Construction on the last phase of the Compass Residences affordable housing complex in West Farms began with fanfare Friday, March 19, with an official groundbreaking.
Rising up out of what had once been a marble factory warehouse along an industrial strip, Compass Six will eventually stand 16 stories tall above the neighborhood, providing 261 affordable homes in all — half of which will be reserved for families earning under $52,000 a year.
Compass Six is the final piece of the decade-long puzzle for the affordable housing development; when it’s finished, the Compass Residence will provide a total of 1,400 families in eight buildings with affordable places to live in the heart of the borough.
The project’s importance, according to Deputy Mayor Vicki Been, is even more heightened as the city works to recover from the COVID-19 pandemic — and put an end to the long-ignored inequality New Yorkers of color have suffered for decades.
“Compass Residences is turning an underused strip of industrial land into a truly valuable asset for the Crotona and West Farms neighborhoods of the Bronx,” said Been, who’s deputy mayor for housing and economic development. “Once this final building is complete, the development project will have changed the lives of nearly 1,400 households by providing quality affordable housing and access to great outdoor spaces and retail – all of which are critical to the City’s equitable recovery from this pandemic.”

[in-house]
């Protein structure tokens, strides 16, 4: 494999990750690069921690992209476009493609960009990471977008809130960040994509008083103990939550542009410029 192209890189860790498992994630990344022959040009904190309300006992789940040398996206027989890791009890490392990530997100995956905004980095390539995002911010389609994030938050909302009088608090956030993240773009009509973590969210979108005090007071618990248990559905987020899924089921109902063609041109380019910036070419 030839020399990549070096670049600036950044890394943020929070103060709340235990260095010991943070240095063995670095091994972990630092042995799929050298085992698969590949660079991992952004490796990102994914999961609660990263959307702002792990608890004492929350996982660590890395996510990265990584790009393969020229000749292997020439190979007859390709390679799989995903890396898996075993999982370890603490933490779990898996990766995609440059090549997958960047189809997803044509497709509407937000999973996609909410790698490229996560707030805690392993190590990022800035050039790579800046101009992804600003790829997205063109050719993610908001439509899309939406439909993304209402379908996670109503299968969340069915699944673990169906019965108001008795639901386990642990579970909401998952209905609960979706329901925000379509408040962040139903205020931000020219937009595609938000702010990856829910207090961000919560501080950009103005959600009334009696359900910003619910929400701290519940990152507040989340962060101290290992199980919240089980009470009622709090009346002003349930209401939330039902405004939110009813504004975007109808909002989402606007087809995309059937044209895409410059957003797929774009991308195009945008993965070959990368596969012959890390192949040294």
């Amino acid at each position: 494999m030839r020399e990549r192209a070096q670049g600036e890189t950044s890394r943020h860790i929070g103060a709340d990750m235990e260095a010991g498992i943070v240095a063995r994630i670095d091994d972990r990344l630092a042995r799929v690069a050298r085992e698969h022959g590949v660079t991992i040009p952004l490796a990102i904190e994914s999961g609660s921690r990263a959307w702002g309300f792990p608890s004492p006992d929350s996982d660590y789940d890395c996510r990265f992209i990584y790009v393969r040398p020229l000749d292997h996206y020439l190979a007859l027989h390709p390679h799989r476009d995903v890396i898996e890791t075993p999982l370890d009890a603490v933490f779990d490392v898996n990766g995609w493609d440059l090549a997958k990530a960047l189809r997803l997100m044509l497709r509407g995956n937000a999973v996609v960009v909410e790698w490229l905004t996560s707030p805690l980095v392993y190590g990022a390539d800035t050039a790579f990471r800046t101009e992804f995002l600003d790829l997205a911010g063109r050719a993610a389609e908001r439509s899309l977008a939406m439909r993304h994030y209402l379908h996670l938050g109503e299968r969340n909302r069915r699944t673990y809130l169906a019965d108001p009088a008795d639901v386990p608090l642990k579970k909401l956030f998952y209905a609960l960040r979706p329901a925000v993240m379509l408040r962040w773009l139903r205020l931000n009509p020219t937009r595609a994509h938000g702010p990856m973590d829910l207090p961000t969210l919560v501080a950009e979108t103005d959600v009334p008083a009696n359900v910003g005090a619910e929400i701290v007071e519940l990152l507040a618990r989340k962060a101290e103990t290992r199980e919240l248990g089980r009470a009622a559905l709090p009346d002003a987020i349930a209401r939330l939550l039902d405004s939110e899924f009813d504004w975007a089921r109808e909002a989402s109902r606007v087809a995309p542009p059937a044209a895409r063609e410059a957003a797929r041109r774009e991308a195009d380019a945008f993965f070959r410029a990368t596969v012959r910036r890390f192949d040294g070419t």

Joining Been at the March 19 groundbreaking were members of the city’s Housing Development Corporation and the Department of Housing Preservation and Development (HPD), along with Monadnock Development and Signature Urban Properties, the developers behind the project. Representatives of financing giant Wells Fargo were also present.
Other representatives in attendance were HPD Commissioner Louise Carroll, HDC President Eric Enderlin, Bronx Borough President Ruben Diaz Jr. and City Councilman Rafael Salamanca.
In a statement, Mayor Bill de Blasio remarked that Compass Six signaled opportunity for “a proud neighborhood that has been hit hard by COVID-19, and help West Farms chart a path forward for its recovery.”
The full Compass Residences site is located within walking distance of the West Farms Square-East Tremont Avenue station along the 2 and 5 subway lines, and is situated adjacent to the redesigned Sheridan Boulevard — the former expressway-turned-waterfront thoroughfare along the Bronx River.
The vast majority of all homes there serve low- and moderate-income households earning $61,000 or less a year. A chunk of the units are also provided to formerly homeless families; 39 units of the Compass Six building will be reserved for the homeless.
More than housing, the development also provides the community with a new public school, 19,000 square feet of commercial space, 1,600 square feet of community space, offices, an urgent care facility and 71 parking spots. It also provides connection to nearby Starlight Park.
Born out of the 2011 rezoning of Crotona Park East and West Farms, the Compass project provided 2,000 new construction jobs, a quarter of which were reserved for minority- and women-owned businesses. Compass Six is expected to be finished in 2024.
“The groundbreaking of Compass Six is a tremendous step towards these goals. With the completion of Compass Six, we will have a total of 1,400 families who will benefit from the nearby amenities like Starlight Park and Concrete Plant Park which is right across the reimagined Sheridan Boulevard,” said Diaz Jr. “I look forward to the day hundreds of Bronx residents have a new and affordable unit they can call home.”